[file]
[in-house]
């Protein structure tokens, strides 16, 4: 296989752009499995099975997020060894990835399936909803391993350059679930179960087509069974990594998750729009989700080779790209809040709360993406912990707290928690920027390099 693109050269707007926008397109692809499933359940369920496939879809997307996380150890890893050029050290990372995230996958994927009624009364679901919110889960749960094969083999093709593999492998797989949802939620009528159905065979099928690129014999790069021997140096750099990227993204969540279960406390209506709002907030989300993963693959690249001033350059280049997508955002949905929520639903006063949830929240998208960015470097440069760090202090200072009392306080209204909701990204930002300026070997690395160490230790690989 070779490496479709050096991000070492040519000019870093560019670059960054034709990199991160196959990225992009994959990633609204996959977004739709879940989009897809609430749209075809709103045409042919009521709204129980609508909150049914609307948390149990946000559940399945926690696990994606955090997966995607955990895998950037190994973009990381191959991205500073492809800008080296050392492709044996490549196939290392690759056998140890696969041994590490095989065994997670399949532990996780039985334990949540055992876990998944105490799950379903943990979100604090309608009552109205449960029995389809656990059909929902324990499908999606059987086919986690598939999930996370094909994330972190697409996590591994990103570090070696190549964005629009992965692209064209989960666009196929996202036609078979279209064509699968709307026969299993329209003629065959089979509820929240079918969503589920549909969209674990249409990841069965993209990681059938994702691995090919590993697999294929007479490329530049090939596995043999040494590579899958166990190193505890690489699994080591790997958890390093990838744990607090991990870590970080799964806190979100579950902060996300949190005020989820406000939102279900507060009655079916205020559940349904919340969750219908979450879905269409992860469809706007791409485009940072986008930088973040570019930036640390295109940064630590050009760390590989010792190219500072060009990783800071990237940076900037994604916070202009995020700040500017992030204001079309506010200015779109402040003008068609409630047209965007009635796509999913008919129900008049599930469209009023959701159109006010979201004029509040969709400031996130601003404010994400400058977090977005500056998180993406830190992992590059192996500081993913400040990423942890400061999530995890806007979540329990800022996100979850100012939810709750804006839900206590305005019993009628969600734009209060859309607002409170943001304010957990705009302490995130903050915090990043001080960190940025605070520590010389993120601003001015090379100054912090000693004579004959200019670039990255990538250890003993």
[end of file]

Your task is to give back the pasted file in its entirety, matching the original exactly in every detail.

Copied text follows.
[in-house]
């Protein structure tokens, strides 16, 4: 296989752009499995099975997020060894990835399936909803391993350059679930179960087509069974990594998750729009989700080779790209809040709360993406912990707290928690920027390099 693109050269707007926008397109692809499933359940369920496939879809997307996380150890890893050029050290990372995230996958994927009624009364679901919110889960749960094969083999093709593999492998797989949802939620009528159905065979099928690129014999790069021997140096750099990227993204969540279960406390209506709002907030989300993963693959690249001033350059280049997508955002949905929520639903006063949830929240998208960015470097440069760090202090200072009392306080209204909701990204930002300026070997690395160490230790690989 070779490496479709050096991000070492040519000019870093560019670059960054034709990199991160196959990225992009994959990633609204996959977004739709879940989009897809609430749209075809709103045409042919009521709204129980609508909150049914609307948390149990946000559940399945926690696990994606955090997966995607955990895998950037190994973009990381191959991205500073492809800008080296050392492709044996490549196939290392690759056998140890696969041994590490095989065994997670399949532990996780039985334990949540055992876990998944105490799950379903943990979100604090309608009552109205449960029995389809656990059909929902324990499908999606059987086919986690598939999930996370094909994330972190697409996590591994990103570090070696190549964005629009992965692209064209989960666009196929996202036609078979279209064509699968709307026969299993329209003629065959089979509820929240079918969503589920549909969209674990249409990841069965993209990681059938994702691995090919590993697999294929007479490329530049090939596995043999040494590579899958166990190193505890690489699994080591790997958890390093990838744990607090991990870590970080799964806190979100579950902060996300949190005020989820406000939102279900507060009655079916205020559940349904919340969750219908979450879905269409992860469809706007791409485009940072986008930088973040570019930036640390295109940064630590050009760390590989010792190219500072060009990783800071990237940076900037994604916070202009995020700040500017992030204001079309506010200015779109402040003008068609409630047209965007009635796509999913008919129900008049599930469209009023959701159109006010979201004029509040969709400031996130601003404010994400400058977090977005500056998180993406830190992992590059192996500081993913400040990423942890400061999530995890806007979540329990800022996100979850100012939810709750804006839900206590305005019993009628969600734009209060859309607002409170943001304010957990705009302490995130903050915090990043001080960190940025605070520590010389993120601003001015090379100054912090000693004579004959200019670039990255990538250890003993």